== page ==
At the annual international plastics conference “Plastics in Automotive Engineering 2013”, hosted by the Association of German Engineers, the ongoing themes in the auto industry—weight reduction, environmental requirements, cost reductions—were all much in evidence, often in combination with one another. At the same time, various exhibitors were also highlighting the role of aesthetics in design and choice of materials, and how this can affect the perception of product quality.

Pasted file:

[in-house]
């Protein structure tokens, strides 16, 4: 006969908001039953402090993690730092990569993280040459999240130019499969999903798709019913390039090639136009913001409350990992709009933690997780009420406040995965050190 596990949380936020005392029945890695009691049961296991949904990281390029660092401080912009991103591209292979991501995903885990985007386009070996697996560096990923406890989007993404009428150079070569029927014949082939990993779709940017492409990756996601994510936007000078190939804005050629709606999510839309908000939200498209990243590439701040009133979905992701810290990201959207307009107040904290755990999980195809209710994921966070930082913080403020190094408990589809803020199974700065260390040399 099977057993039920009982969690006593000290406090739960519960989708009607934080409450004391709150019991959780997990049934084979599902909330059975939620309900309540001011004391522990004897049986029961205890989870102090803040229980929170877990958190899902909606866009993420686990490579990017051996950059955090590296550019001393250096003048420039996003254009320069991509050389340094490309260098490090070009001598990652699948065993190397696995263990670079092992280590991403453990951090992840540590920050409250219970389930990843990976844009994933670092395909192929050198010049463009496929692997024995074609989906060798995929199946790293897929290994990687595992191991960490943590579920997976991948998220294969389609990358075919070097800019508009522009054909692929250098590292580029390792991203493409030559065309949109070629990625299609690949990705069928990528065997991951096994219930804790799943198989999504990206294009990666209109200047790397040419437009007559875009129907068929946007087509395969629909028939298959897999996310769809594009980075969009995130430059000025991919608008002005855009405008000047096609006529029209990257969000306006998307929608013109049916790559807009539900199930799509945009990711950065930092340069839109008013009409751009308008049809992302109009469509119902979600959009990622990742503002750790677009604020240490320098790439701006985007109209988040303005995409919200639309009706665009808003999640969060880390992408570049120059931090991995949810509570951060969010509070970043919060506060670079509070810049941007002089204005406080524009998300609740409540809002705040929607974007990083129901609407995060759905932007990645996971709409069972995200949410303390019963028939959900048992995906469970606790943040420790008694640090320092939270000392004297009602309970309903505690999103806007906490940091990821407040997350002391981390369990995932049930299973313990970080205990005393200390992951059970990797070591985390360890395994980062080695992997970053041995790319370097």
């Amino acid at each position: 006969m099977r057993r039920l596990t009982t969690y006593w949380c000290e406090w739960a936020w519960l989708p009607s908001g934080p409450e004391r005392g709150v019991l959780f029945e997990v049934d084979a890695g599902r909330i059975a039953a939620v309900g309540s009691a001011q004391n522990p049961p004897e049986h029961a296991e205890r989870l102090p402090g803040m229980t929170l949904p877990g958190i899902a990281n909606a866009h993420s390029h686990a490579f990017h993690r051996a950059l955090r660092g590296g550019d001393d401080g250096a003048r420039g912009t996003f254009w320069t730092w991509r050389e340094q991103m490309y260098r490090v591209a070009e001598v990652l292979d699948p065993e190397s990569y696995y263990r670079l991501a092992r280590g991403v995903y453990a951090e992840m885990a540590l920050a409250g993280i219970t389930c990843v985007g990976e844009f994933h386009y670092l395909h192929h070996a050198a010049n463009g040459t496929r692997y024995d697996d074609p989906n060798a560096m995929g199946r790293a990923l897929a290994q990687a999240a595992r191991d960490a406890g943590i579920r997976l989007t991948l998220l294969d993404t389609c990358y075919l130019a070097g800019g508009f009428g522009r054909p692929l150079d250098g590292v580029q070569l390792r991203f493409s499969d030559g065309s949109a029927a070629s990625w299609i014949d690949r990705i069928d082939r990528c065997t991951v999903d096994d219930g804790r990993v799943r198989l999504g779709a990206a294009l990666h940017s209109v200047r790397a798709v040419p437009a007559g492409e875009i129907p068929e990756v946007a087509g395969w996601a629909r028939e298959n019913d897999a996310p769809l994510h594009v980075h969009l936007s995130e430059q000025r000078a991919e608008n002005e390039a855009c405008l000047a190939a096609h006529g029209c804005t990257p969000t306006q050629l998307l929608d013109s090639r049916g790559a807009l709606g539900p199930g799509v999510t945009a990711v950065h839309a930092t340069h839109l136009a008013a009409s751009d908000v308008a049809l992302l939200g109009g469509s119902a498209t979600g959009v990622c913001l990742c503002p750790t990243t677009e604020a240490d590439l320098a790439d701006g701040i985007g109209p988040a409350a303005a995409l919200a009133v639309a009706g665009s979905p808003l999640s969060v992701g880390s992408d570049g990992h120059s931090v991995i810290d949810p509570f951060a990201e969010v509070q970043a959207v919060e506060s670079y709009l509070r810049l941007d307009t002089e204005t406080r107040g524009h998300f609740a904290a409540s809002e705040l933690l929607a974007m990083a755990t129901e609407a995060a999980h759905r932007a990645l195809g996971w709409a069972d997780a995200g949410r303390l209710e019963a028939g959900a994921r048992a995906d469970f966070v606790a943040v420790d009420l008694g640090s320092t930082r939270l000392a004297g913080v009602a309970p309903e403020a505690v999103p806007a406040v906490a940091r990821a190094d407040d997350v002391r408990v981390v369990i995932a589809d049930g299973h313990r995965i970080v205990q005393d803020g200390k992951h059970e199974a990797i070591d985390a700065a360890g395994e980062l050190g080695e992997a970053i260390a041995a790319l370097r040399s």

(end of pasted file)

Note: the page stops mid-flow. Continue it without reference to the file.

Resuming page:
The latter came to the fore in the plenary talk given by Michael Haverkamp, an acoustics engineer at Ford Engineering Centre Cologne. He discussed how synaesthetic design—a method of design in which the information provided via all the sensory channels is coordinated at the perceptual level in order to create a satisfying and harmonized product experience—can be applied to engage and stimulate customers. Instead of concentrating on just one sense at a time, in a synaesthetic design approach, all the senses are integrated and incorporated into the design. Color, sound, odor, touch, and appearance provide input for perceived properties, and, making use of the “connecting strategies of the perceptual system,” as Haverkamp expressed it, affords customers a product experience that, if the designer has got it right, meets expectation on all sensory levels; i.e., the product looks, feels, smells and sounds the way it "should". This is an aspect that is especially important in a highly emotional product like a car, where performance and appearance are closely associated in the mind of the customer....